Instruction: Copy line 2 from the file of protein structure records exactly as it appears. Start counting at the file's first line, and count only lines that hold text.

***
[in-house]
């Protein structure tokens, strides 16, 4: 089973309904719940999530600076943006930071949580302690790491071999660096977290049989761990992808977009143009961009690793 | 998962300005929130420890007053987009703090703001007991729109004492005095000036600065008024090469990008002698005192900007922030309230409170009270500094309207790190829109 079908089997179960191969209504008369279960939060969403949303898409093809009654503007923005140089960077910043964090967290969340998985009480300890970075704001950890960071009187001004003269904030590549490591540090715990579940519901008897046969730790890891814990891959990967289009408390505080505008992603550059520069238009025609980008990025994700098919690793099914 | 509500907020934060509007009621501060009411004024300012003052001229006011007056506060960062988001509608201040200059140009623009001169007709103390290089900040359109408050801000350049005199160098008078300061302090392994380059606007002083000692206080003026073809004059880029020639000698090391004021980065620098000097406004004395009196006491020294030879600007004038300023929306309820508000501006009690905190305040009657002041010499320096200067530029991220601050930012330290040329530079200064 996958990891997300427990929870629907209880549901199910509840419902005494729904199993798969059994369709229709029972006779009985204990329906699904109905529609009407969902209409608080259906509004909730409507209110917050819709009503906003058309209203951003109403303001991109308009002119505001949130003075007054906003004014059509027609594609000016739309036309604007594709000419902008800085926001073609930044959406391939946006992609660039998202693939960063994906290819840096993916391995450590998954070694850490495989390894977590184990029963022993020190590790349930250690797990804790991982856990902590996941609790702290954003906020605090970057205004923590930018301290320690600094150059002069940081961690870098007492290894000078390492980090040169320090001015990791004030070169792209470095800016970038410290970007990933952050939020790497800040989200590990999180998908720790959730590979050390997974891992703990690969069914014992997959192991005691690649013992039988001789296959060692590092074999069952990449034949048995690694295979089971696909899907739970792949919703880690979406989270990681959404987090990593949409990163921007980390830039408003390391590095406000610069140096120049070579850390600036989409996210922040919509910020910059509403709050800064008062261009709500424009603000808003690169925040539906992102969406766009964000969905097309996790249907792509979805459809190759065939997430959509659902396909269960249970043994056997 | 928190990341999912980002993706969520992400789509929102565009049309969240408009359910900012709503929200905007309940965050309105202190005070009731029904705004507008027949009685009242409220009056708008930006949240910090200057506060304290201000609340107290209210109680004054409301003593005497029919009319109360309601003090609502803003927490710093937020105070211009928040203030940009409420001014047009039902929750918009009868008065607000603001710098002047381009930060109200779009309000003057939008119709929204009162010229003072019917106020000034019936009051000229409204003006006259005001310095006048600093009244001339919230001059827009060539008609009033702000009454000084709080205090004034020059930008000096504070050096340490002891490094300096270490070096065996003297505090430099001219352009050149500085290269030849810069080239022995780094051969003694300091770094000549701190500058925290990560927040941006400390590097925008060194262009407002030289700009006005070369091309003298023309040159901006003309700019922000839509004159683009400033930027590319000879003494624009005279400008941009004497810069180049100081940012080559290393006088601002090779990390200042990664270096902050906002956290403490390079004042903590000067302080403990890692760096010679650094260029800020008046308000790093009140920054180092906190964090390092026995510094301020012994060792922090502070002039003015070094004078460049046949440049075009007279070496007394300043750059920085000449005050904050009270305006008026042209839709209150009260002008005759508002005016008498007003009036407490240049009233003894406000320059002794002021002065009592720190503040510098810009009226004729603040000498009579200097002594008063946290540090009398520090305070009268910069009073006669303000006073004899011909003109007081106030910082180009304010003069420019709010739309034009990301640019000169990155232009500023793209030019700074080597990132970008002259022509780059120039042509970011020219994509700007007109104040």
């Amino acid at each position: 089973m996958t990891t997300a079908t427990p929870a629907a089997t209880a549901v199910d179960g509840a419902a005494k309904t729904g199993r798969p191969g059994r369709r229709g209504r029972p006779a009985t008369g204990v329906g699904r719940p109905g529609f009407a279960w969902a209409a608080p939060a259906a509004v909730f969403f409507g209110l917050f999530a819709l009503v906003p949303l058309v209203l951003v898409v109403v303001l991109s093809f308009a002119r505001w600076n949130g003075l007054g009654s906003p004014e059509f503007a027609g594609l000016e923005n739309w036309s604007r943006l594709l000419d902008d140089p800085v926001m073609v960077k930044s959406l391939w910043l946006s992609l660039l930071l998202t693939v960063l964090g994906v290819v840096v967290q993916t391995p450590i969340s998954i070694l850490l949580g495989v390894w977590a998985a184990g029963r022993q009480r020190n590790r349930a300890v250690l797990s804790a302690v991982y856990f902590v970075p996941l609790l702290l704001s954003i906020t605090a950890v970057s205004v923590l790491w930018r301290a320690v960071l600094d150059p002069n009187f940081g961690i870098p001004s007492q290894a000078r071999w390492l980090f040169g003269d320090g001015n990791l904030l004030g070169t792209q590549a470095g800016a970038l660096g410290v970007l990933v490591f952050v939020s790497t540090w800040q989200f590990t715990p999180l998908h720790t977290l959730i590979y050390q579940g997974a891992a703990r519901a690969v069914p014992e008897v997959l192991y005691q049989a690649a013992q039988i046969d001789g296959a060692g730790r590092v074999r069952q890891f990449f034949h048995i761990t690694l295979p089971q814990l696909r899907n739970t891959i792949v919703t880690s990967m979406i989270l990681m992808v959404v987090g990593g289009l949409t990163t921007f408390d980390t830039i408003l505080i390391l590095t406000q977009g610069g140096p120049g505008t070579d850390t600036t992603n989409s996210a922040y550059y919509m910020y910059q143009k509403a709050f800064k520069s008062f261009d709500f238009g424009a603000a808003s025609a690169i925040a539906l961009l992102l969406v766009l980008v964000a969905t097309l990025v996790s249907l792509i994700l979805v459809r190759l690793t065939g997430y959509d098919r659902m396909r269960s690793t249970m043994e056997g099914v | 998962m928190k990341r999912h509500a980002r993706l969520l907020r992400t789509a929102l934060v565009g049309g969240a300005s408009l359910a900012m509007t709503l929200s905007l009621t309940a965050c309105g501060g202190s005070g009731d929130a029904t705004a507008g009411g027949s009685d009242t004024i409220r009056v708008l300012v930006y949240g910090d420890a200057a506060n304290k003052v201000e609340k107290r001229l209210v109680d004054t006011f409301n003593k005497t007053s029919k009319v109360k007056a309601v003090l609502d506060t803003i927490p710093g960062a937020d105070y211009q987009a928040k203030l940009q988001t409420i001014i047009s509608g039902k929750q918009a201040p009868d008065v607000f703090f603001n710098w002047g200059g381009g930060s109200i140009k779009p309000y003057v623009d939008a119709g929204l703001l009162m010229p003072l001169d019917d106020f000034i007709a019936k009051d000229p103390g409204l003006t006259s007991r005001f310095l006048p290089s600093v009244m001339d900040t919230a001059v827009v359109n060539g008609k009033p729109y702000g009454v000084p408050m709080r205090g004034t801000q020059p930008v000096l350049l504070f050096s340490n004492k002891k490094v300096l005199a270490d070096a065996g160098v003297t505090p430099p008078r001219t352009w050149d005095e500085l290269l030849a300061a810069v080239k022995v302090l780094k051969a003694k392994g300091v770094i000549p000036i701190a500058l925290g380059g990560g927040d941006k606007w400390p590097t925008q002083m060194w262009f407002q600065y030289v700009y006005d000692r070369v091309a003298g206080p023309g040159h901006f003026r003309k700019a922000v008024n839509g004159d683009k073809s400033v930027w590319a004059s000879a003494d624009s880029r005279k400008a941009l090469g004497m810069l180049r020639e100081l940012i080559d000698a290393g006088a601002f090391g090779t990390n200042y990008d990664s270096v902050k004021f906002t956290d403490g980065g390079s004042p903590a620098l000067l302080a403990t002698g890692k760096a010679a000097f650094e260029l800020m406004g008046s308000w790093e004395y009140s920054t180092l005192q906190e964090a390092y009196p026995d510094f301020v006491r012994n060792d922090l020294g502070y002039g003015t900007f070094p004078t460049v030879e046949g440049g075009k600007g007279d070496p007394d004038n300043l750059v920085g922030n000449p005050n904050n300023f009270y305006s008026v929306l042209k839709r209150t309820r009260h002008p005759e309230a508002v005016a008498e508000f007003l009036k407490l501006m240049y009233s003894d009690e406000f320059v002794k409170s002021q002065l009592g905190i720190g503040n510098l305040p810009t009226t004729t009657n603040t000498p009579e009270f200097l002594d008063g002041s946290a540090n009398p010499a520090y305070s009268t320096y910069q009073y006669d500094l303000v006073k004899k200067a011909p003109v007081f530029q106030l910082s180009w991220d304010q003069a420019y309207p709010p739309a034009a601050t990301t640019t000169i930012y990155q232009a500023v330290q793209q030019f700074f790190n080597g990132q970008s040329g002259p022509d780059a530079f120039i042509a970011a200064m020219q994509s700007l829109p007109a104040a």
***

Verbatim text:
């Protein structure tokens, strides 16, 4: 089973309904719940999530600076943006930071949580302690790491071999660096977290049989761990992808977009143009961009690793 | 998962300005929130420890007053987009703090703001007991729109004492005095000036600065008024090469990008002698005192900007922030309230409170009270500094309207790190829109 079908089997179960191969209504008369279960939060969403949303898409093809009654503007923005140089960077910043964090967290969340998985009480300890970075704001950890960071009187001004003269904030590549490591540090715990579940519901008897046969730790890891814990891959990967289009408390505080505008992603550059520069238009025609980008990025994700098919690793099914 | 509500907020934060509007009621501060009411004024300012003052001229006011007056506060960062988001509608201040200059140009623009001169007709103390290089900040359109408050801000350049005199160098008078300061302090392994380059606007002083000692206080003026073809004059880029020639000698090391004021980065620098000097406004004395009196006491020294030879600007004038300023929306309820508000501006009690905190305040009657002041010499320096200067530029991220601050930012330290040329530079200064 996958990891997300427990929870629907209880549901199910509840419902005494729904199993798969059994369709229709029972006779009985204990329906699904109905529609009407969902209409608080259906509004909730409507209110917050819709009503906003058309209203951003109403303001991109308009002119505001949130003075007054906003004014059509027609594609000016739309036309604007594709000419902008800085926001073609930044959406391939946006992609660039998202693939960063994906290819840096993916391995450590998954070694850490495989390894977590184990029963022993020190590790349930250690797990804790991982856990902590996941609790702290954003906020605090970057205004923590930018301290320690600094150059002069940081961690870098007492290894000078390492980090040169320090001015990791004030070169792209470095800016970038410290970007990933952050939020790497800040989200590990999180998908720790959730590979050390997974891992703990690969069914014992997959192991005691690649013992039988001789296959060692590092074999069952990449034949048995690694295979089971696909899907739970792949919703880690979406989270990681959404987090990593949409990163921007980390830039408003390391590095406000610069140096120049070579850390600036989409996210922040919509910020910059509403709050800064008062261009709500424009603000808003690169925040539906992102969406766009964000969905097309996790249907792509979805459809190759065939997430959509659902396909269960249970043994056997 | 928190990341999912980002993706969520992400789509929102565009049309969240408009359910900012709503929200905007309940965050309105202190005070009731029904705004507008027949009685009242409220009056708008930006949240910090200057506060304290201000609340107290209210109680004054409301003593005497029919009319109360309601003090609502803003927490710093937020105070211009928040203030940009409420001014047009039902929750918009009868008065607000603001710098002047381009930060109200779009309000003057939008119709929204009162010229003072019917106020000034019936009051000229409204003006006259005001310095006048600093009244001339919230001059827009060539008609009033702000009454000084709080205090004034020059930008000096504070050096340490002891490094300096270490070096065996003297505090430099001219352009050149500085290269030849810069080239022995780094051969003694300091770094000549701190500058925290990560927040941006400390590097925008060194262009407002030289700009006005070369091309003298023309040159901006003309700019922000839509004159683009400033930027590319000879003494624009005279400008941009004497810069180049100081940012080559290393006088601002090779990390200042990664270096902050906002956290403490390079004042903590000067302080403990890692760096010679650094260029800020008046308000790093009140920054180092906190964090390092026995510094301020012994060792922090502070002039003015070094004078460049046949440049075009007279070496007394300043750059920085000449005050904050009270305006008026042209839709209150009260002008005759508002005016008498007003009036407490240049009233003894406000320059002794002021002065009592720190503040510098810009009226004729603040000498009579200097002594008063946290540090009398520090305070009268910069009073006669303000006073004899011909003109007081106030910082180009304010003069420019709010739309034009990301640019000169990155232009500023793209030019700074080597990132970008002259022509780059120039042509970011020219994509700007007109104040």